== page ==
Every two years this “ocean outfall pipe” is thoroughly checked. At this week’s board meeting, the staff presented a short video showing that its in great shape, and the area surrounding the outfall pipe is in a healthy condition. It’s a really interesting five-and-a-half-minute video explaining this process, and you can watch it here. It’s good watching for anyone interested in infrastructure, what government does, how clean water is processed, and what your utility bills pay for.
For just over a year I’ve been a member of the Encina Board, which includes representatives from Vista, Carlsbad, the Buena Sanitation District, Vallecitos Water District, and the Leucadia Wasterwater District. It’s a top notch, professionally run organization that lives up to its mission statement: “As an environmental leader, [Encina] provides reliable and fiscally responsible wastewater services to the communities we serve while optimizing the use of renewable resources.”
One emerging opportunity for wastewater treatment plants is exploring how they can help cities better process green waste – food and plant material – to keep it out of landfills. Encina is beginning by processing a substantial amount of brewer’s waste from Stone Brewery in Escondido, which arrives to Encina’s facility as a thick sludge. This is an exciting development that I hope will lead to more opportunities for local management of green material.
At SANDAG, a regional transportation board composed of mayors or councilmembers from all 18 San Diego County cities and the county supervisors, this week we heard an update on the first 10 years of a 40 year half-cent sales tax that voters passed in 2004. A few key take-aways:
- In the last decade in this county we’ve seen lower population growth, slower income increases and lower inflation than what was predicted by SANDAG in 2004. This means that over 40 years, less money will be generated from this sales tax than originally predicted; closer to $19 billion instead of $39 billion. (This is not related to the SANDAG forecasting error on the failed proposal for a new tax that received a lot of attention several months ago).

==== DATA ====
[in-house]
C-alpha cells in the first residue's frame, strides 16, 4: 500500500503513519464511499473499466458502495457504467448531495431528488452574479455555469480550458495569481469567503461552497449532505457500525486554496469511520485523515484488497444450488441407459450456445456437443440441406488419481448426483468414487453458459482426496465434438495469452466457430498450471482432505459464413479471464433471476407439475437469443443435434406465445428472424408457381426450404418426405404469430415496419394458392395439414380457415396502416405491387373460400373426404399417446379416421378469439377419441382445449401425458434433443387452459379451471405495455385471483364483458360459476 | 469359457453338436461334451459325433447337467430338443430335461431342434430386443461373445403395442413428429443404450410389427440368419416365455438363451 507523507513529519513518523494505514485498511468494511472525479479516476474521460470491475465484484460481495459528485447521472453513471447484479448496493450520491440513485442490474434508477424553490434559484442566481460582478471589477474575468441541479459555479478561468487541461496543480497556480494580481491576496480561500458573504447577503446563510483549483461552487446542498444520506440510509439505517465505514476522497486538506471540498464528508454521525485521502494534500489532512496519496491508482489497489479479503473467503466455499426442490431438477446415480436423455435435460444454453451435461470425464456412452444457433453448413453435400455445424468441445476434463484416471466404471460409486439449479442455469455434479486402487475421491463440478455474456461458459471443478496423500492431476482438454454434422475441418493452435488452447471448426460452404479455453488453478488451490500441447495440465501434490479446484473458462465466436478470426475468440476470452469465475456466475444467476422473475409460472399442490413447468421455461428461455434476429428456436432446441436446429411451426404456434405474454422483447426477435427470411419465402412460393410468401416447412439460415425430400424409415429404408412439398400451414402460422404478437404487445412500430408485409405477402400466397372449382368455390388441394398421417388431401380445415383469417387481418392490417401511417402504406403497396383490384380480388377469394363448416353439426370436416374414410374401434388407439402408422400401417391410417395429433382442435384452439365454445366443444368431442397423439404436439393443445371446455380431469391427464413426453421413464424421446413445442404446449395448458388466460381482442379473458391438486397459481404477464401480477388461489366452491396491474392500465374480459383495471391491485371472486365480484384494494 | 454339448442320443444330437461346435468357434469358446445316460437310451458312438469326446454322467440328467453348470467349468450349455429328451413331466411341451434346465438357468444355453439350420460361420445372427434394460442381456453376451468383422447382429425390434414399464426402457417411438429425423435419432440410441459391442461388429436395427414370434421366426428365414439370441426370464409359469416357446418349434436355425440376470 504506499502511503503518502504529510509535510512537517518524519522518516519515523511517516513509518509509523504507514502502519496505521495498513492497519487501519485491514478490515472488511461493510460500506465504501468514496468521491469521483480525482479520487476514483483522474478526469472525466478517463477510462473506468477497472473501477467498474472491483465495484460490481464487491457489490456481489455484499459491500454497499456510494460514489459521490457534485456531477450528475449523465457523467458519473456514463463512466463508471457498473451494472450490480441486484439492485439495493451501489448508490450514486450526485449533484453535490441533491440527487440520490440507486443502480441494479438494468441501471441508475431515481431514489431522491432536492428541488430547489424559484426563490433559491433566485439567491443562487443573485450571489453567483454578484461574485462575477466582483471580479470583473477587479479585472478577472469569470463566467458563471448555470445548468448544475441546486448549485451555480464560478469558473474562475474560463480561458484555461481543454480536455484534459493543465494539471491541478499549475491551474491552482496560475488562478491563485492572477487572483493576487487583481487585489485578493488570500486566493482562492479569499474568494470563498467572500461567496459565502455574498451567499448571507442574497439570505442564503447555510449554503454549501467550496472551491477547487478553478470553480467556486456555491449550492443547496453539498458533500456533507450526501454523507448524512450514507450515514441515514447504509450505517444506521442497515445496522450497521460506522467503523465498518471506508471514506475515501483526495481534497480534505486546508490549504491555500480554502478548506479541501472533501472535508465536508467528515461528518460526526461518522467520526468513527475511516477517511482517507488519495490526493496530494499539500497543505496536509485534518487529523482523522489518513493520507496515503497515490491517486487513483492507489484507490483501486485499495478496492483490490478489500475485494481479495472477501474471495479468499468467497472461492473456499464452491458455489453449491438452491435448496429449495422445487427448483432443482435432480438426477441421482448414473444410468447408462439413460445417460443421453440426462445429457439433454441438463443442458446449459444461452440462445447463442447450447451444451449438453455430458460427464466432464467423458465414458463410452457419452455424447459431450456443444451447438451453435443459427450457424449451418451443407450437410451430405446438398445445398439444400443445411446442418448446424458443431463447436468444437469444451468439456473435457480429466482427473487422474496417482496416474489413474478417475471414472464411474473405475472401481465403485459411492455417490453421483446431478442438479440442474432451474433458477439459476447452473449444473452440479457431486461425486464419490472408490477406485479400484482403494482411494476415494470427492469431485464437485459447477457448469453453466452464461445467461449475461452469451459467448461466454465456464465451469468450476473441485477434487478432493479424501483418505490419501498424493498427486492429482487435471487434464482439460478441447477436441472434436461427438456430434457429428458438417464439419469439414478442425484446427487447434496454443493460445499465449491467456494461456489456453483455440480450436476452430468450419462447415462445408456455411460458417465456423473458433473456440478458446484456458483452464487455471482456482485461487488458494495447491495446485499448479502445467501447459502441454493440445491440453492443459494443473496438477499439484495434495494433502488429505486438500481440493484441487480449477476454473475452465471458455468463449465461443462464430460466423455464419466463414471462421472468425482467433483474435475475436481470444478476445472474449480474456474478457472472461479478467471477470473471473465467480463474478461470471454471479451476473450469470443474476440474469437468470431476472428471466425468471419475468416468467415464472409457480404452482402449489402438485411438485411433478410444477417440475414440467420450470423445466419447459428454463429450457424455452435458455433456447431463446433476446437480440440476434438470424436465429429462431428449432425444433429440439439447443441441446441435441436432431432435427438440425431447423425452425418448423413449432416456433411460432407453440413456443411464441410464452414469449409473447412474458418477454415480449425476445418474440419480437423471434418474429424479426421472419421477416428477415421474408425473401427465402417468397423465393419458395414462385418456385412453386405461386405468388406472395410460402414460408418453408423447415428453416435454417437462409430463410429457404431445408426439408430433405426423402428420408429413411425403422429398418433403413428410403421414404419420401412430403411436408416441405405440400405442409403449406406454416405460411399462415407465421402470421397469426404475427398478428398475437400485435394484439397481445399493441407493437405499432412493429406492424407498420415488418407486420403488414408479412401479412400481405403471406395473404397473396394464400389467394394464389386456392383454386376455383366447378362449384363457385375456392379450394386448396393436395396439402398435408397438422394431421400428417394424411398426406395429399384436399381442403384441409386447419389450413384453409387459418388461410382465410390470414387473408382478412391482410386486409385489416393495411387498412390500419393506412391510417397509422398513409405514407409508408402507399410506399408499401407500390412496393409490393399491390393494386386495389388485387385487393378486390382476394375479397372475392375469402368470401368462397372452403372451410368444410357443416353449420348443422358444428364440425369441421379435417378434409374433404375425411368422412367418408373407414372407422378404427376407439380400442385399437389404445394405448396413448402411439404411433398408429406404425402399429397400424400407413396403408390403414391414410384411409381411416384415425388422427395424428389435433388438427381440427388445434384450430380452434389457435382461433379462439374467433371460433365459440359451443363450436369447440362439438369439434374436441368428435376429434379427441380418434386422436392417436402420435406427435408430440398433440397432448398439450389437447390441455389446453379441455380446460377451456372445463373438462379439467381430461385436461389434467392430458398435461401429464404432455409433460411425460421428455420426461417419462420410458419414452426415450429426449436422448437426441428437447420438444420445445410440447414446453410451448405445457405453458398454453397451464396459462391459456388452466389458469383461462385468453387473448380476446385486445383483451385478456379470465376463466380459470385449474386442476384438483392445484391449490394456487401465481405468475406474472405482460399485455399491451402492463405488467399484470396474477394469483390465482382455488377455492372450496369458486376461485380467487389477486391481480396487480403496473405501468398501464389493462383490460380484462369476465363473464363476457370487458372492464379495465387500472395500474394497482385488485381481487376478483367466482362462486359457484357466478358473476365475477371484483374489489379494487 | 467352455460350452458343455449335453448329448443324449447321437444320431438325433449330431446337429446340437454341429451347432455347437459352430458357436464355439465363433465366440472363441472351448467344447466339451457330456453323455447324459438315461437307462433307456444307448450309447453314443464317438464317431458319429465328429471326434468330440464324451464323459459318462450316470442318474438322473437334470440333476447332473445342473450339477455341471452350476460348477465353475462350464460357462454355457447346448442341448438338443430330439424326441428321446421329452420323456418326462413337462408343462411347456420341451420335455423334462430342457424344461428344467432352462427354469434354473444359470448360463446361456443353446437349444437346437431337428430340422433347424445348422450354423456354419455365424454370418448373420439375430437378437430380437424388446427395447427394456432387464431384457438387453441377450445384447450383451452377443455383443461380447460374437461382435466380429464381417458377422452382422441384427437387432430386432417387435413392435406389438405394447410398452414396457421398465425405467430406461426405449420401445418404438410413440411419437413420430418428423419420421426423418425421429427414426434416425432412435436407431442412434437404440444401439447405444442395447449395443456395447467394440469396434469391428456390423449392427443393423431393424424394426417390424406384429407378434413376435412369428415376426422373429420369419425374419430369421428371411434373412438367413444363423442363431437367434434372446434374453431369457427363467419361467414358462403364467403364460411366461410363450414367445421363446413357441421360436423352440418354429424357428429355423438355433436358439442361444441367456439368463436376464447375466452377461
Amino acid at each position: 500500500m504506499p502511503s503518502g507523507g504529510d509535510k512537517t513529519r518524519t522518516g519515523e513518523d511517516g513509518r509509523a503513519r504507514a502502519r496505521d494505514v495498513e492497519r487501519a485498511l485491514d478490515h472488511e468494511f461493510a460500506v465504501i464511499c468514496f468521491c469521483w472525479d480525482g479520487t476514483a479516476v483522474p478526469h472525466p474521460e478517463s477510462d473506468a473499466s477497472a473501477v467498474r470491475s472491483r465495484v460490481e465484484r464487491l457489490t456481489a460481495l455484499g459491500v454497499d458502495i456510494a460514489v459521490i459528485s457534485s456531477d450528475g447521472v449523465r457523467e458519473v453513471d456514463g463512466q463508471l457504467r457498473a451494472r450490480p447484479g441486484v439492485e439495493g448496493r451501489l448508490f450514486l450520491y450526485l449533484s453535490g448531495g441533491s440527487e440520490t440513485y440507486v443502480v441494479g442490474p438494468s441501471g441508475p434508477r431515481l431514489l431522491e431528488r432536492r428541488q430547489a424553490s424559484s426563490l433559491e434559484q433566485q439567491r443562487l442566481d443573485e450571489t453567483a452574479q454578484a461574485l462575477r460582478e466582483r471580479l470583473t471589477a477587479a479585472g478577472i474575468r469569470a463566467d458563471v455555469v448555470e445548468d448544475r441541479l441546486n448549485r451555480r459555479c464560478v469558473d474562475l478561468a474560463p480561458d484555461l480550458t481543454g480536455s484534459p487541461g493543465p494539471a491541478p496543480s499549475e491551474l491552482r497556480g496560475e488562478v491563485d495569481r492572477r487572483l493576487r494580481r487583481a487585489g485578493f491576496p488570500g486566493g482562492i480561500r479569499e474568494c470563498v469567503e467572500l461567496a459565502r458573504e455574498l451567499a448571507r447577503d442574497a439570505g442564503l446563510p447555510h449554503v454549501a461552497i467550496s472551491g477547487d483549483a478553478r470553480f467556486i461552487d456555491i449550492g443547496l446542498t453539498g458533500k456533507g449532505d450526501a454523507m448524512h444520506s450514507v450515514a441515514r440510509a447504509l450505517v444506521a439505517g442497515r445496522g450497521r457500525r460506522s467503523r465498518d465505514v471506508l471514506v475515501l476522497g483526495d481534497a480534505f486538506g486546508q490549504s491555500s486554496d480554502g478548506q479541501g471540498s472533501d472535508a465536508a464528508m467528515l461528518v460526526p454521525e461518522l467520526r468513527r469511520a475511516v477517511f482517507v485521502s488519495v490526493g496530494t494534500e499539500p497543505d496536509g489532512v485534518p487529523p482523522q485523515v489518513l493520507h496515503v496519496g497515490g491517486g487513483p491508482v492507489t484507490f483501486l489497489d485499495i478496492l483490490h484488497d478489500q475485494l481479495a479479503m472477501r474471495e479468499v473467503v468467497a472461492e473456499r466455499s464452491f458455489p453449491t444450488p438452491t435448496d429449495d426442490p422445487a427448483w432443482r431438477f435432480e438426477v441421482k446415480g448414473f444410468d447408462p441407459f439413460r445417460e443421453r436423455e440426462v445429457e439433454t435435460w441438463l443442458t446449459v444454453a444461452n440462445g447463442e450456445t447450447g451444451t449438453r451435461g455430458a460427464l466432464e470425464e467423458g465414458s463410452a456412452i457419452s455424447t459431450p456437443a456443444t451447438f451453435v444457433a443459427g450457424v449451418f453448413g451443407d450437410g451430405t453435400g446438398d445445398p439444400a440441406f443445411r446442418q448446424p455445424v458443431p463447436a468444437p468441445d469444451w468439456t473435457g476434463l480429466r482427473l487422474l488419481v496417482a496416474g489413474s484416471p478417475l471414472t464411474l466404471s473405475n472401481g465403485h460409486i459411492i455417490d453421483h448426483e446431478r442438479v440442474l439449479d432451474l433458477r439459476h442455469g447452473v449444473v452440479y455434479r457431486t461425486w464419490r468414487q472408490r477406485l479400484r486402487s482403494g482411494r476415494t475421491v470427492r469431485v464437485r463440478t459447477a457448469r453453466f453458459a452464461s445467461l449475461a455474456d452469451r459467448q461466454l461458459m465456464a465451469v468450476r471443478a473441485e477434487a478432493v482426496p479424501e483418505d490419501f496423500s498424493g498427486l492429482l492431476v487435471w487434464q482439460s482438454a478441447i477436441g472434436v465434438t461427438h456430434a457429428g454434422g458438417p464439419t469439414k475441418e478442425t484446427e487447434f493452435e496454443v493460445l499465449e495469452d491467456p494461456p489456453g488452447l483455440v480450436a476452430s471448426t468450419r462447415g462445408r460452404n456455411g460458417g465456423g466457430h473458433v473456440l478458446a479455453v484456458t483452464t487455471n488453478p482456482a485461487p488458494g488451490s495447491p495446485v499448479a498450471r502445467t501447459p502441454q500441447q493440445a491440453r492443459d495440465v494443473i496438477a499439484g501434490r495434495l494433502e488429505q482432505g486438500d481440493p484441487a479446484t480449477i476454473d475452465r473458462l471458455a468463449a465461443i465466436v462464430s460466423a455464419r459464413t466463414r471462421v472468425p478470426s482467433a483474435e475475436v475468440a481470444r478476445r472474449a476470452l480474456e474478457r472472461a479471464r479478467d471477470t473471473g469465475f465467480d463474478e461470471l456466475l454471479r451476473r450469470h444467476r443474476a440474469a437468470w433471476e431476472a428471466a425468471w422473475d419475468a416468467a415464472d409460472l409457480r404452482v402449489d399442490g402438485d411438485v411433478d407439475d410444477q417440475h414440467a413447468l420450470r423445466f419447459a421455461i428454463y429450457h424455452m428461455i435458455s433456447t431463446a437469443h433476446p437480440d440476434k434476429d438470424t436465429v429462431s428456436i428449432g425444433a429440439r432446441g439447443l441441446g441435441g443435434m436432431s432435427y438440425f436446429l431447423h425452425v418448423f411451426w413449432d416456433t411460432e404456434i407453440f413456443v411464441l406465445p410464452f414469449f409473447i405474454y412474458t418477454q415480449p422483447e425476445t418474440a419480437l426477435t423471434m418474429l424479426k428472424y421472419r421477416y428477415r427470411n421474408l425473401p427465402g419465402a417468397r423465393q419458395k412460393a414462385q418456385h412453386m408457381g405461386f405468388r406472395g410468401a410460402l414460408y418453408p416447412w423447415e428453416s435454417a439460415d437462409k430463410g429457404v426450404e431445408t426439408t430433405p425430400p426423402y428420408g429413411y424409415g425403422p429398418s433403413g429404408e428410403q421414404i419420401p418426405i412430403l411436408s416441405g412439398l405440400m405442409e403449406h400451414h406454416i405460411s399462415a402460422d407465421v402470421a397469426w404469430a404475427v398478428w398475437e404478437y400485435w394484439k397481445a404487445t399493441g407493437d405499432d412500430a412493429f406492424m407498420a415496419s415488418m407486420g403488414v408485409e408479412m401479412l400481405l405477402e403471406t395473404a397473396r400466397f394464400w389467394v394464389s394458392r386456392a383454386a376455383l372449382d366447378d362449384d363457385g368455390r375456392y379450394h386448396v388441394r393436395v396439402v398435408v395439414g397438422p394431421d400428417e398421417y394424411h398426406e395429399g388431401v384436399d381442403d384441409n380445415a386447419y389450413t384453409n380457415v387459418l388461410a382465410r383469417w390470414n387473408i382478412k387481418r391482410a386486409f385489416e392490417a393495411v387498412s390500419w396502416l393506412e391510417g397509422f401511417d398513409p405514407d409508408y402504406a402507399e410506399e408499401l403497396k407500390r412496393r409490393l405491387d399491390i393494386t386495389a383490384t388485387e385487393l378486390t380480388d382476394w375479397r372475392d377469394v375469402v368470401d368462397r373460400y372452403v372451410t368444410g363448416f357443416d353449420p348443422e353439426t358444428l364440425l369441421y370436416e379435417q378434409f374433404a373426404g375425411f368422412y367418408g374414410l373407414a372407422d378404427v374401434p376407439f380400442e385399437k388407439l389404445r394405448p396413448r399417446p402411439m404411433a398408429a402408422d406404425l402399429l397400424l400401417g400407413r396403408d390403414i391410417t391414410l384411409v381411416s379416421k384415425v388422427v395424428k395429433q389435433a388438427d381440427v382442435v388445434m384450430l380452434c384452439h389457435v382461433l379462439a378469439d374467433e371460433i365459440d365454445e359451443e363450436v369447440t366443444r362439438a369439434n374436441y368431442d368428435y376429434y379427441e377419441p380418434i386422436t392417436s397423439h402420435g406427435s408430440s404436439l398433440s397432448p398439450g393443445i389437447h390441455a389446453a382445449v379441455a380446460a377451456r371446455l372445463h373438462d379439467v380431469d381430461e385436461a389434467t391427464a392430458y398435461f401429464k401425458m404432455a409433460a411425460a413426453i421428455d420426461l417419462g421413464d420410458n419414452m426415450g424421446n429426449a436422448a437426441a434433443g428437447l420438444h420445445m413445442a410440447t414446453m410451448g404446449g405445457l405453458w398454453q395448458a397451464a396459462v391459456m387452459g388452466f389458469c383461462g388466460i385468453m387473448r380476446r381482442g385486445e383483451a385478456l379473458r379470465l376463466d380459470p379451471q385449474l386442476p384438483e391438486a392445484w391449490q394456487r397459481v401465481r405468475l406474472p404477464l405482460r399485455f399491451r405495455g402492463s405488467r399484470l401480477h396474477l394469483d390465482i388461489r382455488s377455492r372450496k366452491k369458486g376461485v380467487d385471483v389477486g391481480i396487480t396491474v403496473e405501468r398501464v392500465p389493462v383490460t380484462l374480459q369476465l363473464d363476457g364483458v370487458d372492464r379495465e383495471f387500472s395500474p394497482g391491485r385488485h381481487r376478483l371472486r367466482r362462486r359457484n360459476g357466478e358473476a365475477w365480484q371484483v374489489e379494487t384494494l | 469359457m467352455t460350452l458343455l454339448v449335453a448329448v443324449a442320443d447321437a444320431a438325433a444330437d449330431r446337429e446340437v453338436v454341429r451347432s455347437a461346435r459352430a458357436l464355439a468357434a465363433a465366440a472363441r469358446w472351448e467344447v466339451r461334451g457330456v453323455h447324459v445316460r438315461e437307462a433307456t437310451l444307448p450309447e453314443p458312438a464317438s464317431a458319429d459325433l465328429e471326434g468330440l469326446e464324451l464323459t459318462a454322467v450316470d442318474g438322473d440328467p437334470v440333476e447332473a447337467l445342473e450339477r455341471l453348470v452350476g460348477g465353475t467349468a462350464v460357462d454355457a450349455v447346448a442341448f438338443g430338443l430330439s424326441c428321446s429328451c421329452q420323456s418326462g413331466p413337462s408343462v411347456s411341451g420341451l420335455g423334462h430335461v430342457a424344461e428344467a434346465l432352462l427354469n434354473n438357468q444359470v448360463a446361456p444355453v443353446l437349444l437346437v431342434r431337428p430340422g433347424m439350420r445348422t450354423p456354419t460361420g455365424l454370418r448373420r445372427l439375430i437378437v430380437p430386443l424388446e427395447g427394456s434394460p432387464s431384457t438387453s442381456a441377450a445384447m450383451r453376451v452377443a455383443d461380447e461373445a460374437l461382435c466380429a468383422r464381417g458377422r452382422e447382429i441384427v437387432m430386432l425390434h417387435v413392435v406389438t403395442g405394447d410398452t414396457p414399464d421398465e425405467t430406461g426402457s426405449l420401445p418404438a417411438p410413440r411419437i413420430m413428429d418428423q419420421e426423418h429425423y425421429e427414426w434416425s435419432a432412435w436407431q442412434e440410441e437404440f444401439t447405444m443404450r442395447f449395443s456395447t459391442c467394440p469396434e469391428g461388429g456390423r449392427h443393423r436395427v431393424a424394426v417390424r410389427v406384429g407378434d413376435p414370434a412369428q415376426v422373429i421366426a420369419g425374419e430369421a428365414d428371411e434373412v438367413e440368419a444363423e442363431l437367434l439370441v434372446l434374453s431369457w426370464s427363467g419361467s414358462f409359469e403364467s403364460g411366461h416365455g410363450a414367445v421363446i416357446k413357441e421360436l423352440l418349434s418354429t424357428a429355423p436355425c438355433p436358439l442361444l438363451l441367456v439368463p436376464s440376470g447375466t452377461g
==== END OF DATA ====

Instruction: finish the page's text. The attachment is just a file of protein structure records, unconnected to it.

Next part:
- Caltrans construction costs have been spiking since 2012. I questioned this at the board meeting but didn’t feel satisfied with the answer – it was presented as relating to rising material costs and rising construction costs from contractors during a good economy. This remains a concern.
- Just a quarter of the way into a 40-year sales tax TransNet program, 61% of the 48 major capital corridor construction projects are complete or in progress. That’s a good thing.
- The final analysis is that it’s reasonable to expect that the promised TransNet goals will be delivered in the 40-year timeframe. But SANDAG must be vigilant, given the uncertainty of long-term revenue, rising costs, and the challenges of transitioning to a pay-as-you-go approach from the earlier debt-financing strategy that allowed for project acceleration during the down economy.